Properly recording a patient’s chart is essential for all healthcare providers. Since nurses are typically around a patient more than any other healthcare provider, failure to properly record a patient’s chart can happen more frequently than with other healthcare providers. A patient’s chart is what helps other nurses maintain proper treatment of the patient and helps physicians make diagnoses based on changes with the patient. Our blog today discusses common nurse errors in patient charting. Errors in patient charting can range from noting the wrong patient’s chart to failing to document prior patient treatment events and many more that we will discuss below.
Recording Patient Health or Drug Information on Intake
One of the first things that should be recorded on a patient’s chart is what drugs a patient is currently taking and what the status of their health is. Are they short of breath? Does their chest hurt? If so, for how long? This information should be gathered upon check in of the patient to the healthcare facility. Proper intake is the first opportunity to help other healthcare providers diagnose and treat the patient. Failure to properly record patient health and/or drug information puts other providers at a disadvantage and potentially puts the patient in danger. Our next topic discusses the importance of properly recording patient checks and patient status in a hospital setting.
Error in Noting Status of Patient and When Last Patient Check Was Made
This type of error is one of the easiest to avoid. Hospitals will require that nurses check on their patients at certain time intervals. That can be every half hour, every hour, etc. The purpose is to ensure that the patient is comfortable and has everything they need, including properly working vital monitors.
If a patient check is made, not only does it need to be documented in the patient’s chart, but the status of the patient needs to be documented as well. This means the chart needs to reflect if the patient is fine or if a change in the patient’s condition has occurred. If a change in the patient’s condition has occurred, other nurses that will be attending to the patient will need that information in the future. Failing to note that the patient had fallen on the floor, for example, can cause major problems for the patient going forward. Other changes in the patient’s condition, which may seem minor at the time, may end up being very important.
It is also important to remember to record on a patient’s chart when you have finished a check, treatment, etc. for the patient. Waiting till the end of a shift is a risky way of documenting a patient’s chart. A nurse who does a ‘note dump’ may forget what has happened during the course of the shift. A nurse can also completely forget to do it after a long shift as well.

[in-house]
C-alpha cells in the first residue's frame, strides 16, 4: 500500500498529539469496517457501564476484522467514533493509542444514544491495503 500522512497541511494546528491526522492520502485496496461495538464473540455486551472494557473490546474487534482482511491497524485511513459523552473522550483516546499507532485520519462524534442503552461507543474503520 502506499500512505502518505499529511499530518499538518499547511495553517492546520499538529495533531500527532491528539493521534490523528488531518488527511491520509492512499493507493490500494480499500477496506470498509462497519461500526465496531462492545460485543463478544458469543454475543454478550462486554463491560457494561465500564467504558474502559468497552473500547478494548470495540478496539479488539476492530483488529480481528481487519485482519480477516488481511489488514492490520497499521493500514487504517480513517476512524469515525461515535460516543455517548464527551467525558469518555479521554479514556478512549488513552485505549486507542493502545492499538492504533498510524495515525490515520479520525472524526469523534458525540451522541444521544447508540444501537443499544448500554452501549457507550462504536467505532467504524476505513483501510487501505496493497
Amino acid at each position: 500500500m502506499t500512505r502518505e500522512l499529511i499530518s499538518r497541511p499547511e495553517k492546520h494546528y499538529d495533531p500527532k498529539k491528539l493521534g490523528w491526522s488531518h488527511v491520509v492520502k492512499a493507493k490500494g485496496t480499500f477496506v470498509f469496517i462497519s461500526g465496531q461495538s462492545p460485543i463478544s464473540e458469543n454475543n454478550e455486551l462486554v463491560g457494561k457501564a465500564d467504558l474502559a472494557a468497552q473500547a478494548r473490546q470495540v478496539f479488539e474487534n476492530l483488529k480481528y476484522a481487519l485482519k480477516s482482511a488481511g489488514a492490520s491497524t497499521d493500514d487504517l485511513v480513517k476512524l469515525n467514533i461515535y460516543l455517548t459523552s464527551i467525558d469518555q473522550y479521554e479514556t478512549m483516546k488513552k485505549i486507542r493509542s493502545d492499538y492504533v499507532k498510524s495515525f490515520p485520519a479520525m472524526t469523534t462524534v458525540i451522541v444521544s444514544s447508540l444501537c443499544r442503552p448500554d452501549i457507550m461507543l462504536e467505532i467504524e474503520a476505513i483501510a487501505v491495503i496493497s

Noting the Wrong Patient’s Chart
A nurse can seemingly do everything right. He/she can make all their patient checks. They can record every treatment and medication administration as well as any events involving the patient, etc. However, noting the wrong patient’s chart can undo all the good work the nurse has done. Confirming the identity of patient, you are currently seeing can eliminate errors in medication and treatment administration as well as ensure you note the correct chart. Regardless as to whether or not the correct chart has been noted, failing to record discontinuation of a medication can result in a patient issue in the future.
Discontinuation of a Medication
As all nurses can probably attest, some patients are taken off medication for good reason . It could be that the medication is now causing harm to the patient. It could be that the diagnosis has changed, and the prescribed medication is no longer relevant to the patient. Whatever the reason, if a patient is to be taken off a medication, the patient’s chart should be properly recorded. If a patient’s chart is not properly noted, a nurse taking over care will not know to stop administering medication. Failure to discontinue medication that has been ordered discontinued can result in civil action as well as a license complaint.
Mistakes happen to all professionals, licensed or not. Licensed professionals have to be concerned with a number of factors though. This includes complaints from licensing boards. If you have an issue with the NC Board of Nursing or have a question, contact North State Law. The firm’s number is 919-521-8810. Also, please check out our other blogs here and our YouTube channel here.
Information provided here is for informational purposes only and is not legal advice. This blog and the providing of this information does not establish an attorney-client relationship with the reader.